April 1, 2019
The college application process can be a little scary for most high school students. I know it was for me, but being better prepared for what is going to happen will help make completing the applications more accessible.
While there are a number of steps involved in the process, these five are among the most important. There are many other resources out there to help assist with the finer points. For now, let's have a look at the things that really make or break the process and affect the odds of getting accepted.
When looking at schools, I had to get really honest with myself. What were some of my biggest strengths and weaknesses academically? Into what programs did my strengths fit the best? In which ones would my weak point prove to be obstacles? I eliminated several schools from the list based solely on what I knew about myself as a student.
I then started compiling a list of talents, abilities and activities I'd participated in, volunteer work, community service, etc. Some schools look for things like civic-mindedness and community involvement as part of the screening process.
Based on what I learned compiling those lists, I chose five schools that had the kinds of programs I wanted and to which I had a good chance of being accepted. My top picks also had the best programs for my desired major.
The college application essay is an essential part of the process, and if it isn't perfect, it could make the difference between getting in and not being accepted. It would be a good idea to ask for help to proofread it. The cost is low and will uncover mistakes that would otherwise get missed.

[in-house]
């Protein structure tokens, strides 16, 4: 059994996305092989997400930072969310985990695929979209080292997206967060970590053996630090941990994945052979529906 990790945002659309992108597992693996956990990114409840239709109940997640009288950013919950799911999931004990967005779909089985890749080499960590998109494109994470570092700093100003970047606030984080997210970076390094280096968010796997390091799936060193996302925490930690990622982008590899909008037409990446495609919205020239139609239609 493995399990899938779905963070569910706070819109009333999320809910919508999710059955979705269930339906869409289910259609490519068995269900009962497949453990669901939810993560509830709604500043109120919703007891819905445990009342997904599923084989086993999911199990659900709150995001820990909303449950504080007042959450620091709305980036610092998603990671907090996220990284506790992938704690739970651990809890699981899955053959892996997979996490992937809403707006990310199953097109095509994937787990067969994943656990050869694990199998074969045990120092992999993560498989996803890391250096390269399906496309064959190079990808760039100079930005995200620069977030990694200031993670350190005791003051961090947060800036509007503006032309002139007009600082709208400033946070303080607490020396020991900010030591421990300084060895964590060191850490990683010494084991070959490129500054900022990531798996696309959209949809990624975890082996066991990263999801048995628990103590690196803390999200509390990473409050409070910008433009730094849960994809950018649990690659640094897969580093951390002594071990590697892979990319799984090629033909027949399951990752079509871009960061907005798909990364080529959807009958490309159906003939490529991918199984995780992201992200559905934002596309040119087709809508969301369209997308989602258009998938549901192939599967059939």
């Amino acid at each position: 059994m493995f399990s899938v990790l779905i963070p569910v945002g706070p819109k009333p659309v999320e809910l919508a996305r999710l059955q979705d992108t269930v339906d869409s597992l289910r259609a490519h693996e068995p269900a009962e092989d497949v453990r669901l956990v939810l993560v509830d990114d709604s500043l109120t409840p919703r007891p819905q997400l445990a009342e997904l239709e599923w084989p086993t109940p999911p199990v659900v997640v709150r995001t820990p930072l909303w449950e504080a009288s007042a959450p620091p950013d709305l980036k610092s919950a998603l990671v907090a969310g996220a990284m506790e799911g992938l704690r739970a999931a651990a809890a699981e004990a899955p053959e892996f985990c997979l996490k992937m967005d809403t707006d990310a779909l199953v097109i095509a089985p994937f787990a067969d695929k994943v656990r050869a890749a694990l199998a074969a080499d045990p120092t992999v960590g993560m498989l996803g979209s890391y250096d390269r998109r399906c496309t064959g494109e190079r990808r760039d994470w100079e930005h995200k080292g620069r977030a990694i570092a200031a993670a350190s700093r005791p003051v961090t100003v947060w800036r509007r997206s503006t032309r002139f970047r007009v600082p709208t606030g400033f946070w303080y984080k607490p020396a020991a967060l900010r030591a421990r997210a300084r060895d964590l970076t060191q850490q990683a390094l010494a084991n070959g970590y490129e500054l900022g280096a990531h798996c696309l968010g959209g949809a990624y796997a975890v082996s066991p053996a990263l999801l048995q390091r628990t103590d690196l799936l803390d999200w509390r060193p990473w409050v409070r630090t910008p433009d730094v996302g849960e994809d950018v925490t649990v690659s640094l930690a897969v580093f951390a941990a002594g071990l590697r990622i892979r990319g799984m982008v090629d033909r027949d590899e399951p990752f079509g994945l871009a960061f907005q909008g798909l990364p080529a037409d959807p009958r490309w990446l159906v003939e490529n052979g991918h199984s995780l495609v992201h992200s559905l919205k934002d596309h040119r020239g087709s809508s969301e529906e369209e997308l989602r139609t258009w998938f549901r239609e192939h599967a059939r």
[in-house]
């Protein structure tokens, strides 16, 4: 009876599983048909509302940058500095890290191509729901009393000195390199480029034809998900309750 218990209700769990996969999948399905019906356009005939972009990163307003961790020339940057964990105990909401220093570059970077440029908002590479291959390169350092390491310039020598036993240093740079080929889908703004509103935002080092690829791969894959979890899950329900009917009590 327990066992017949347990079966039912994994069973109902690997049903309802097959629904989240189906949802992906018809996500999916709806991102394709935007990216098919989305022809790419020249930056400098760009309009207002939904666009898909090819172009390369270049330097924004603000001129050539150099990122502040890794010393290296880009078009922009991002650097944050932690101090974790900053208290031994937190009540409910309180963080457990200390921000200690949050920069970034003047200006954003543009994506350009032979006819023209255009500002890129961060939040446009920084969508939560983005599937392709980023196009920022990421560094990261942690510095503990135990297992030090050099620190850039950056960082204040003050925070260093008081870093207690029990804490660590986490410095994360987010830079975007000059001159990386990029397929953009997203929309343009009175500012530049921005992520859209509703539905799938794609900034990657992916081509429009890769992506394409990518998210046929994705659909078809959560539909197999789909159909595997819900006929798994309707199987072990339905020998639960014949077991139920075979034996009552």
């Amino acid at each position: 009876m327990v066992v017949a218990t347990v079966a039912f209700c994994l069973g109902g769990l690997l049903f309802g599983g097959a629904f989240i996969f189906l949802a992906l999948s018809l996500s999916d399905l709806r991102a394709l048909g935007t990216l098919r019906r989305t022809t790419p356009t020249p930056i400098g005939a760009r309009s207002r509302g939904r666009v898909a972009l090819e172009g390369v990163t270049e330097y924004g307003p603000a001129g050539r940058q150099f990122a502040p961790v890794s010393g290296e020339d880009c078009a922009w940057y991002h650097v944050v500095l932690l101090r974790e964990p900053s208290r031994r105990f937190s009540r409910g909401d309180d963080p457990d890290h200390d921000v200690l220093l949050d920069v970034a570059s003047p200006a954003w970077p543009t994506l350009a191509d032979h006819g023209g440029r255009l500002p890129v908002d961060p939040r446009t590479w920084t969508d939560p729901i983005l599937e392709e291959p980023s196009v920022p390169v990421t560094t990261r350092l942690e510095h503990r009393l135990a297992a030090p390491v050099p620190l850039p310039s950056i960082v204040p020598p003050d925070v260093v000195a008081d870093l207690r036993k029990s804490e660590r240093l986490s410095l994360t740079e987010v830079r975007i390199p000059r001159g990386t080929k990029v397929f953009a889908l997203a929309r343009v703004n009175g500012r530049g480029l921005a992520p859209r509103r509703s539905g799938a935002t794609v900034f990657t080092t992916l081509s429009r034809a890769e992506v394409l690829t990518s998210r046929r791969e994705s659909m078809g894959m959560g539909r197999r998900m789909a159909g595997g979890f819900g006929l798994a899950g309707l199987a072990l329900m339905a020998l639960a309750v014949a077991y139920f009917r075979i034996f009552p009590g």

Before sending, I proofread everything in the application packet repeatedly. I scanned for any kind of error from a typo in the essay to a question I might have unintentionally left blank. I knew that all my applications had to be complete or they might not even have been considered. Many schools have digital scanning tools that pre-check applications for obvious errors and will flag the ones that haven't been prepared with care. I did not want that to happen with mine.
Deadlines for college applications are typically between Jan. 1 and Feb. 15. Early admission deadlines can be even earlier. What does that mean? To put it plainly, there is no time to procrastinate. As a huge procrastinator, I can offer this friendly warning: Get started early. Late applications are not even likely to be considered, and you'll waste the application fees.
Once your applications have been submitted, check your application portals to track all of your materials. If any materials appear to be missing, contact the school in question and confirm that your information has been received.
I found the portals to be really helpful, and I was able to revisit a couple of applications and tweak them before they went before the admissions boards.
If the entire application is complete and well-presented, it is likely that you'll be saying this more than once by the time the various boards have finished their evaluations. I got into two of my top picks in no small part because my applications were complete. If you want similar results, be sure of what each school expects and do your best to deliver the best possible application (and deliver it with time to spare).
Jennifer Lockman graduated from UCLA majoring in journalism and works as an essay writer. Her expertise includes general education, e-learning, business, writing and lifestyle.
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